Music review: American Opera Theater's resigned 'Gonzales Cantata'
Sunday, February 13, 2011; 6:34 PM
Opera about politics is not necessarily political opera: Rather than creating a protest, some of these productions veil their criticism behind a swathe of gentility.
This is true of John Adams's "Nixon in China," which aired in a high-definition broadcast from the Metropolitan Opera this weekend, and which turns Dick and Pat Nixon into well-meaning American Everymen caught up in world events beyond their understanding. It is equally true of "The Gonzales Cantata," which American Opera Theater staged at the Baltimore Theatre Project, in a collaboration with the Peabody conservatory and Handel Choir of Baltimore, over the past two weekends. This piece turns the figure of former attorney general Alberto Gonzales into a sacrificial lamb.
It's not quite clear what composer Melissa Dunphy intended when she set to music transcripts from the 2007 congressional hearings on the dismissal of seven U.S. attorneys. Clever, certainly, was her idea of turning to a Handelian style, using 18th-century musical conventions to send up the 18th-century conventions and forms of American political protocol (though her tick of pausing the music on pregnant dissonances, like an audible nudge to the ribs, got a bit old). She further subverted the male-dominated political arena by having all the male characters played by women - which also makes the piece a practical choice for music schools, where female voices tend to dominate. (Gonzales was sung by Molly Young, who had a beautiful little cream puff of a voice, lovely but too yielding; it has a lot of promise if she learns to support it better.)
So the setup was fine, and director Timothy Nelson, AOT's founder, opened with appropriately slapstick touches. After the senators have entered in single file, the last one rushes in late and bumps into the one in front of him, setting off a domino effect. They proceeded to hold forth and gesticulate like characters in a Gilbert & Sullivan light opera.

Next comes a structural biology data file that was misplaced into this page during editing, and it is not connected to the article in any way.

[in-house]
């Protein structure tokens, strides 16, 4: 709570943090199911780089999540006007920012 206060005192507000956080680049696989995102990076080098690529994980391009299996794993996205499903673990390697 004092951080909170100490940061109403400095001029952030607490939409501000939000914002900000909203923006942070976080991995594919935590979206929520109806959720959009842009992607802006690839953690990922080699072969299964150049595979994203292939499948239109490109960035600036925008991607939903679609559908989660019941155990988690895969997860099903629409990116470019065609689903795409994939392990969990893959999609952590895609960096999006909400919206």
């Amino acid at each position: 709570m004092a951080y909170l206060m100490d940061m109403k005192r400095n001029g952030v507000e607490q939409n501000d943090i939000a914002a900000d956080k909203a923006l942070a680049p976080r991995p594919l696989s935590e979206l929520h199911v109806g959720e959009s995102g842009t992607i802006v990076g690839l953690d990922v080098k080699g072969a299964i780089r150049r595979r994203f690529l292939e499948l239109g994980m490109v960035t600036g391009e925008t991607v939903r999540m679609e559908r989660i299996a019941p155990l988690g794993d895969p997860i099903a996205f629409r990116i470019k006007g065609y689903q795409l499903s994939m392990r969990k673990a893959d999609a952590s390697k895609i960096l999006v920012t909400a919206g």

But the piece seemed to have no idea where it wanted to go. Dunphy got so caught up in questions of form that she neglected the content. A congressional hearing represents, by its nature, a group against an individual, and this became the major message of the piece, with Gonzales as a variant on the holy fool, victimized by the crowd. The point was murky - American politics are bad for individuals? Gonzales was unfairly persecuted? Groups gang up on people weaker than themselves? - and could have been made equally well about any congressional hearing. You could swap in the baseball players who testified on steroid use with equal effect.
In a program note, Nelson asserted that the piece's strength is that it isn't really about Gonzales. But this leaves us with no message at all. Performed as a cantata, this piece may be an amusing diversion; staged as an opera, it reveals its dramatic deficiencies and loses some of its zany humor.
Far more successful, even as political theater, was Purcell's "Dido and Aeneas," presented as the second half of the double bill. Without imposing an explicit contemporary story line on a 300-year-old opera, it seamlessly moved the piece forward in time, portraying Dido as a neurotic woman torn apart by her own anxieties in a vaguely 1940s setting. (Emily Noel was a human, moving Dido.)
The production was Nelson's first when he started American Opera Theater seven years ago, and there was good reason to bring it back in the company's final season: It showed you don't need a big budget or resources, or professional singers, to create theater that speaks strongly to a modern audience.